PSPs challenging a PSP
P-A-C-T. Public-private partnerships, which are agreements between government/implementing agencies (IAs) and private sector proponents (PSPs), must observe four selection requirements. These are: Public Advantage, Accountability, Competition and Transparency. Straight negotiations must be avoided. Without PACT, the act (i.e., the PPP contract) may be voided and the actor (i.e., the parties to the PPP contract) held liable.
Solicited versus unsolicited. There are two recognized PACT-compliant ways by which an IA can select a PSP—the IA either solicits and initiates the selection process, or the IA accepts an unsolicited proposal (UP). For UPs, the PSP, not the IA, prepares, without being invited, the project study. The PSP obviously takes a risk of being snubbed outright since the IA cannot be compelled to accept a UP.
Governing policy. The BOT law, the 2018 Joint Venture Guidelines issued by the National Economic and Development Authority (Neda Guidelines), Memorandum Circular 120-2016 released by the
Department of the Interior and Local Government allow for both open bidding or competitive selection, and competitive challenge for UPs.
“Who” is challenged? There is nothing personal about the
competitive challenge process. The “who” in the challenge is the original proponent (OP)—the PSP whose UP was accepted under the BOT law; or the PSP who passed the negotiation phase under the Neda Guidelines.
When is the challenge? The IA cannot sign the PPP contract with the OP without going through a challenge, otherwise, there will be no PACT. The challenge happens in Stage 3—after the UP is evaluated and accepted (Stage 1) and the IA and PSP come to terms after negotiations (Stage 2). The IA causes the publication inviting challengers. The PSP, on the day of the publication, posts the required security.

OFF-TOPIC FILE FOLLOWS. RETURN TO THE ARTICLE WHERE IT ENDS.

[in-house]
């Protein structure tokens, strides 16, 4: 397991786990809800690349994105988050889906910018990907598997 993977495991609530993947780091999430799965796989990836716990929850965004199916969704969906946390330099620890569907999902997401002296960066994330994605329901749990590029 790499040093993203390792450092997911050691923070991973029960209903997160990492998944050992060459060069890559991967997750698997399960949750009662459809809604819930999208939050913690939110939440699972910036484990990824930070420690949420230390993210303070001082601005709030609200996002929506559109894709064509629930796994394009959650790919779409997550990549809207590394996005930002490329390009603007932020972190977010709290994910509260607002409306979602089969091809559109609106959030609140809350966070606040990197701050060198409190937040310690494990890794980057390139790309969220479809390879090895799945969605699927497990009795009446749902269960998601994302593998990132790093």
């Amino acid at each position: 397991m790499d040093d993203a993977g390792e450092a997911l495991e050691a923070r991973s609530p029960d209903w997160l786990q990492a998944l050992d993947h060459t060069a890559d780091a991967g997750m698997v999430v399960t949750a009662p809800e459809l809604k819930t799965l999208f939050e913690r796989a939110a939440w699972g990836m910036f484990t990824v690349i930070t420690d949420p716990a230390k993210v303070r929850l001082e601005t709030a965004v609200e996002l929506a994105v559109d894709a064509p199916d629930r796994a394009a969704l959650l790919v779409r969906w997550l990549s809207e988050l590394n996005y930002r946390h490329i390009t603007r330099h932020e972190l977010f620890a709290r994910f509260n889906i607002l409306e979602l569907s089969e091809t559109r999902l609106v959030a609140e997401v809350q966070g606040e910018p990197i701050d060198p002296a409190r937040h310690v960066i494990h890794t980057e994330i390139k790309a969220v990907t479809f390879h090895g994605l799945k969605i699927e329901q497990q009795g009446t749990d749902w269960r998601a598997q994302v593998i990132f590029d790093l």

Who can challenge? The PSPs who wish to challenge must be legally, technically and financially capacitated. They must signify their intention to participate in the process, purchase the terms of reference (TOR) for the challenge and submit their counteroffers.
What is being challenged? In Stage 2, the IA and PSP agree on the technical aspect of the PPP project. The terms and conditions of the challenge are spelled out in TOR, which are anchored on the negotiated terms in Stage 2. What remains to be determined is the economic or financial aspect of the project, the scope of the challenge in Stage 3. Interested challengers must be able to implement the project based on the Stage 2-determined technical description of the project with all its components.
If there is no challenger? In the event that there is no challenger, the OP secures the project under the negotiated terms arrived at in Stage 2.
If challenged, what now? If there are qualified challengers, the OP, depending on the relevant policy, shall have the right to match or outbid the superior offer, or shall have the option to submit a second financial offer.